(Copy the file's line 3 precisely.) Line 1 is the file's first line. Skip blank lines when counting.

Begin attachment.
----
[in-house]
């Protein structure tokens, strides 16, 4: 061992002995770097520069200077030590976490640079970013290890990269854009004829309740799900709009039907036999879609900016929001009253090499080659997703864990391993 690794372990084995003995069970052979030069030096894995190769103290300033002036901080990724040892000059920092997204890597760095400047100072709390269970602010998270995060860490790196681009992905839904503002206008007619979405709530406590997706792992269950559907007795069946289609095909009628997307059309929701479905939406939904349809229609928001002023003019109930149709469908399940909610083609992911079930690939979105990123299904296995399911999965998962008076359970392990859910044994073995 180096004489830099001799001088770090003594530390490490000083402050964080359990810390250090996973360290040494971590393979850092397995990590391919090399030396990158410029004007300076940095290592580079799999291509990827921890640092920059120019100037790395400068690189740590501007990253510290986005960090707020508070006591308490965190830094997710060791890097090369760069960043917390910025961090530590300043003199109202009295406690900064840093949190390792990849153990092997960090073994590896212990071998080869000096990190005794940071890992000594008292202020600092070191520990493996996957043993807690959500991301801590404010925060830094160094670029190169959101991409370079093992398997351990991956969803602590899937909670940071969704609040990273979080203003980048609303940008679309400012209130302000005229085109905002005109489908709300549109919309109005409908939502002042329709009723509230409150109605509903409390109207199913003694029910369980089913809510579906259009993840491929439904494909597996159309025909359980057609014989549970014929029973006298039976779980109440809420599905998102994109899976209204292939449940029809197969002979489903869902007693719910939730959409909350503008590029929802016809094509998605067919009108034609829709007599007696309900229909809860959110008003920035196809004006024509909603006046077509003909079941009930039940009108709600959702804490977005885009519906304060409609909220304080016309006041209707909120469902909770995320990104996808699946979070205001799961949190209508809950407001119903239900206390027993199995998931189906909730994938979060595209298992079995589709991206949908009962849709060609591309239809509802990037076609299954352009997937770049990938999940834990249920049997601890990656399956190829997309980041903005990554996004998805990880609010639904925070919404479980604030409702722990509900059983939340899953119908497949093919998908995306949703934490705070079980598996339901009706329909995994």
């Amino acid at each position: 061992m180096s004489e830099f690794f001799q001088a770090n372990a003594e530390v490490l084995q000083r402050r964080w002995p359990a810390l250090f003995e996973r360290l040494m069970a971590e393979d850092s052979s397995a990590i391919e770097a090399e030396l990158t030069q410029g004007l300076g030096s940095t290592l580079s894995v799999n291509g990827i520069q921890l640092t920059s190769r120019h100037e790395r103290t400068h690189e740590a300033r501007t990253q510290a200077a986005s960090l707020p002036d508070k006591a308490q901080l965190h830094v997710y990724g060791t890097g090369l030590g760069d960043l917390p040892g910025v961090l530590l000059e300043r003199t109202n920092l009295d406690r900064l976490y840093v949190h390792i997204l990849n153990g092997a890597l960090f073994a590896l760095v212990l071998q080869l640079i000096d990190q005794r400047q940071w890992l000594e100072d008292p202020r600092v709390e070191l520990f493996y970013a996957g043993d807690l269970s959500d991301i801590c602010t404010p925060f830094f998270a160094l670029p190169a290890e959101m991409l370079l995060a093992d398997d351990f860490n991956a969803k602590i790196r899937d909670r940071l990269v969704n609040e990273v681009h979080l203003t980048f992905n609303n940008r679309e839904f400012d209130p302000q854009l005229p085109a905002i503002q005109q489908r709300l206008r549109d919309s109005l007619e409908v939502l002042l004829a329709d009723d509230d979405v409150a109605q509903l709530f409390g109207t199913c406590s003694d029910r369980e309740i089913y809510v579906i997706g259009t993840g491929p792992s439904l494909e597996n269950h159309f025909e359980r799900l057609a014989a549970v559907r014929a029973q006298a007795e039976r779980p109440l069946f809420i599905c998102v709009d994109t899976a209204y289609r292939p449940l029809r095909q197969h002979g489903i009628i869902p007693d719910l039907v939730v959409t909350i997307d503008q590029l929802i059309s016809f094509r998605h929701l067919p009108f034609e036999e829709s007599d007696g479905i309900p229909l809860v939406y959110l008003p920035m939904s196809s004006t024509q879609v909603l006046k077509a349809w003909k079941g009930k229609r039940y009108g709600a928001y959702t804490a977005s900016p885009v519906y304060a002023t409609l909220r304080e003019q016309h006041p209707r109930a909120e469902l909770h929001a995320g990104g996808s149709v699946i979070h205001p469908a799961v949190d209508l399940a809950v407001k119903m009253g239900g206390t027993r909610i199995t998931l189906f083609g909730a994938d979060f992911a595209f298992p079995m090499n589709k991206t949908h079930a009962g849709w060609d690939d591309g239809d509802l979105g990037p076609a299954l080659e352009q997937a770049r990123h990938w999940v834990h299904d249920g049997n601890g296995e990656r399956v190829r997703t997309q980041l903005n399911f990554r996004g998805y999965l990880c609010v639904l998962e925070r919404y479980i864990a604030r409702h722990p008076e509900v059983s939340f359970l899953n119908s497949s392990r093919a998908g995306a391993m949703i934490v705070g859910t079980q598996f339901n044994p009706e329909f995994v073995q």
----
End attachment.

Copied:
């Amino acid at each position: 061992m180096s004489e830099f690794f001799q001088a770090n372990a003594e530390v490490l084995q000083r402050r964080w002995p359990a810390l250090f003995e996973r360290l040494m069970a971590e393979d850092s052979s397995a990590i391919e770097a090399e030396l990158t030069q410029g004007l300076g030096s940095t290592l580079s894995v799999n291509g990827i520069q921890l640092t920059s190769r120019h100037e790395r103290t400068h690189e740590a300033r501007t990253q510290a200077a986005s960090l707020p002036d508070k006591a308490q901080l965190h830094v997710y990724g060791t890097g090369l030590g760069d960043l917390p040892g910025v961090l530590l000059e300043r003199t109202n920092l009295d406690r900064l976490y840093v949190h390792i997204l990849n153990g092997a890597l960090f073994a590896l760095v212990l071998q080869l640079i000096d990190q005794r400047q940071w890992l000594e100072d008292p202020r600092v709390e070191l520990f493996y970013a996957g043993d807690l269970s959500d991301i801590c602010t404010p925060f830094f998270a160094l670029p190169a290890e959101m991409l370079l995060a093992d398997d351990f860490n991956a969803k602590i790196r899937d909670r940071l990269v969704n609040e990273v681009h979080l203003t980048f992905n609303n940008r679309e839904f400012d209130p302000q854009l005229p085109a905002i503002q005109q489908r709300l206008r549109d919309s109005l007619e409908v939502l002042l004829a329709d009723d509230d979405v409150a109605q509903l709530f409390g109207t199913c406590s003694d029910r369980e309740i089913y809510v579906i997706g259009t993840g491929p792992s439904l494909e597996n269950h159309f025909e359980r799900l057609a014989a549970v559907r014929a029973q006298a007795e039976r779980p109440l069946f809420i599905c998102v709009d994109t899976a209204y289609r292939p449940l029809r095909q197969h002979g489903i009628i869902p007693d719910l039907v939730v959409t909350i997307d503008q590029l929802i059309s016809f094509r998605h929701l067919p009108f034609e036999e829709s007599d007696g479905i309900p229909l809860v939406y959110l008003p920035m939904s196809s004006t024509q879609v909603l006046k077509a349809w003909k079941g009930k229609r039940y009108g709600a928001y959702t804490a977005s900016p885009v519906y304060a002023t409609l909220r304080e003019q016309h006041p209707r109930a909120e469902l909770h929001a995320g990104g996808s149709v699946i979070h205001p469908a799961v949190d209508l399940a809950v407001k119903m009253g239900g206390t027993r909610i199995t998931l189906f083609g909730a994938d979060f992911a595209f298992p079995m090499n589709k991206t949908h079930a009962g849709w060609d690939d591309g239809d509802l979105g990037p076609a299954l080659e352009q997937a770049r990123h990938w999940v834990h299904d249920g049997n601890g296995e990656r399956v190829r997703t997309q980041l903005n399911f990554r996004g998805y999965l990880c609010v639904l998962e925070r919404y479980i864990a604030r409702h722990p008076e509900v059983s939340f359970l899953n119908s497949s392990r093919a998908g995306a391993m949703i934490v705070g859910t079980q598996f339901n044994p009706e329909f995994v073995q």